[0049] Turning now to FIG. 4, an example system 400 is depicted illustrating the blending of two different fuels. The system 400 includes a controller 140, metering mechanisms 341 and 351, a totalizer 410, and a dispenser 330. The metering mechanisms 341 and 351 depicted in FIG. 4 include metering valves 342 and 352, respectively, and flow valves 344 and 354, respectively. It should be understood that the system 400 is just one example of a system and that service stations may have a variety of tanking configurations, valves, and metering components. Additionally, while the example system 400 only depicts blending two fuels, it is contemplated that additional traditional fuels, biofuel, or additional components, e.g., detergents, or other additives, can also be blended in with the recommended fuel.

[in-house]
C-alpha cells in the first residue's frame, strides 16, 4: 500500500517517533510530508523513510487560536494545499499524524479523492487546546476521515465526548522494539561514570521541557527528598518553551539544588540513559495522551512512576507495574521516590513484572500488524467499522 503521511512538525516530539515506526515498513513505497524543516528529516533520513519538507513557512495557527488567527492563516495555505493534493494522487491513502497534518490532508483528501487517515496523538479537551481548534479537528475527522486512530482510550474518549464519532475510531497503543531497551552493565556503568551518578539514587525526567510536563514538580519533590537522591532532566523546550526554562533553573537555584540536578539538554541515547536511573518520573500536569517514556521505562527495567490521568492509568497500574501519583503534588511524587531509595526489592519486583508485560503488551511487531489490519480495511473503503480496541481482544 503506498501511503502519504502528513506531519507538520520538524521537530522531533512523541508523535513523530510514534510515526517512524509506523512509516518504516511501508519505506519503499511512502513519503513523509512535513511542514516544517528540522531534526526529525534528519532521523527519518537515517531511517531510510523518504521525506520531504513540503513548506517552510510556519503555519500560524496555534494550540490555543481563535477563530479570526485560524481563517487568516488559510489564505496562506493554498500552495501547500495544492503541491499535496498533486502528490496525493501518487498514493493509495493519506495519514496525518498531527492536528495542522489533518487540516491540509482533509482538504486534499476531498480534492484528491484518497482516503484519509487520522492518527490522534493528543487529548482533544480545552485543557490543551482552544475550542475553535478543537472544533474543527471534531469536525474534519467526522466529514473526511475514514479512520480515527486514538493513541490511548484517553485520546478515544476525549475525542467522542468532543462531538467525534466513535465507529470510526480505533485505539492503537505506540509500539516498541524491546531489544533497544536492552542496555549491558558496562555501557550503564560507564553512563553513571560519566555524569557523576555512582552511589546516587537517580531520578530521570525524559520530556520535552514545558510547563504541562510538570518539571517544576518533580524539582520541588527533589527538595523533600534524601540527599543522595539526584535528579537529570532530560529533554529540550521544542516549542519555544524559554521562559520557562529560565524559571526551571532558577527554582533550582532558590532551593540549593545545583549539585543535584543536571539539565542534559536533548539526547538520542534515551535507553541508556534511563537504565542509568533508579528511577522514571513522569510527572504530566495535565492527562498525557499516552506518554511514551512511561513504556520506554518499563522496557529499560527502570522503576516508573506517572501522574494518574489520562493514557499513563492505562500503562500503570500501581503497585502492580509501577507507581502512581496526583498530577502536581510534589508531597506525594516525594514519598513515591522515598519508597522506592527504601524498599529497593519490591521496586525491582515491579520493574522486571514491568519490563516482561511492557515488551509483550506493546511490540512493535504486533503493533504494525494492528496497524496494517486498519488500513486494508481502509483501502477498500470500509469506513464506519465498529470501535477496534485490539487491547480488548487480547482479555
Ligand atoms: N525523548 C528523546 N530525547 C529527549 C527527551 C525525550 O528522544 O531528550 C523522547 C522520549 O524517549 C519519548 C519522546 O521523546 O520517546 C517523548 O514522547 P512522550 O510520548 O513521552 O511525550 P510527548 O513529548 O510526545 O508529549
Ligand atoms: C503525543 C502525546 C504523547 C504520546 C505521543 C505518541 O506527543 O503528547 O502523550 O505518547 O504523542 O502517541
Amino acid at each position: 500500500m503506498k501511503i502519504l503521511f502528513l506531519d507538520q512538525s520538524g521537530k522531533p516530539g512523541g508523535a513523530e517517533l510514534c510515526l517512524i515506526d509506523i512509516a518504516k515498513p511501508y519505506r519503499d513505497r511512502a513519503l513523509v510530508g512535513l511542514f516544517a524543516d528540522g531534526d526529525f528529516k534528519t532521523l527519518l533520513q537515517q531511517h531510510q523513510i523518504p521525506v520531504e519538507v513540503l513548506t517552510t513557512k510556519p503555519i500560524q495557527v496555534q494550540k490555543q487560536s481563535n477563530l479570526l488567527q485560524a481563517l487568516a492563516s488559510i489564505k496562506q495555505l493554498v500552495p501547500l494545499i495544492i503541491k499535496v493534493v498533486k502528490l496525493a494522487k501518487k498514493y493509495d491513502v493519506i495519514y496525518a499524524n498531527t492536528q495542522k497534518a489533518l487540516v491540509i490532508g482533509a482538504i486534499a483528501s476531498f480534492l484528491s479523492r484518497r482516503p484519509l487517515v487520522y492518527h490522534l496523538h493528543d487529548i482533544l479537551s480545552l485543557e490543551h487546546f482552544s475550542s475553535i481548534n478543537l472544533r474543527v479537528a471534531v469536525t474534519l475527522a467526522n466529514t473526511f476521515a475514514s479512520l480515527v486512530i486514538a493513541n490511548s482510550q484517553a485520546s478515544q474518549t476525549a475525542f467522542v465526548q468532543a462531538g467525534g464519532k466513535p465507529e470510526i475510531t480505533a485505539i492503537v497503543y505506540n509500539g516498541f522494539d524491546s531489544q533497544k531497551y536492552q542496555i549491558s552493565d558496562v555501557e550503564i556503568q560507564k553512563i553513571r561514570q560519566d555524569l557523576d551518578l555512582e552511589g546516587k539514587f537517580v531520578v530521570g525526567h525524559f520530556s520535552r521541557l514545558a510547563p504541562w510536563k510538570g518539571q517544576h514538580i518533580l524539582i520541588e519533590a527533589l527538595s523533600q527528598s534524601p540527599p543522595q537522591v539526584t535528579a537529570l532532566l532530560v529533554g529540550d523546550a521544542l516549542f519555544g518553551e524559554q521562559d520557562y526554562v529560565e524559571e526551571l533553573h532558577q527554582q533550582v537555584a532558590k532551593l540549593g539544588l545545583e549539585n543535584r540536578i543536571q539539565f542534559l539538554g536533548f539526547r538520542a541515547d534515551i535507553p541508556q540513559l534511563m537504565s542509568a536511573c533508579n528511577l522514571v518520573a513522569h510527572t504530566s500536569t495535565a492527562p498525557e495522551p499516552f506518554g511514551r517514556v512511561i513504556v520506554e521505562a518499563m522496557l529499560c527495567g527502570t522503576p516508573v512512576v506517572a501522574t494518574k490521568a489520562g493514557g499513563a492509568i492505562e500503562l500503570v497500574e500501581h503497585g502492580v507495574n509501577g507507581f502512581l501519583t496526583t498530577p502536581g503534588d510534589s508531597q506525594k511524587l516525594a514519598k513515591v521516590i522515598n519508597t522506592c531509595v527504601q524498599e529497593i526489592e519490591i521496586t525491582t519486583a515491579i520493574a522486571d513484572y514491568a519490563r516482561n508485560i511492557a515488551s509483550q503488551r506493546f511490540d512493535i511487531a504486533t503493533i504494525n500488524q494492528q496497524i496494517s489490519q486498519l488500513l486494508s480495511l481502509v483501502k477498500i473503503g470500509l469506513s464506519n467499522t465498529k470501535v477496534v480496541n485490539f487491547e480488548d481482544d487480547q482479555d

[0050] As discussed above, the controller 140 can enable the blending and dispensing of a recommended fuel to a vehicle. In operation, the controller 140 can communicate to a portion of the metering mechanisms 341 and/or 351 to initiate the blending of two or more fuels or fuel components. For instance, the controller 140 can communicate a specified required volume of a particular fuel to the flow valves 344 and/or 354. The controller 140 can communicate via a wired or wireless communication with the flow valves 344 and/or 354, such as via WiFi, Bluetooth, NFC, or cellular communication systems. The flow valves 344 and 354, along with the metering valves 342 and 352 can supply the specified volume of the respective fuels to the conduit 412, which can then be mixed in the totalizer 410 to ensure the proper blend is provided.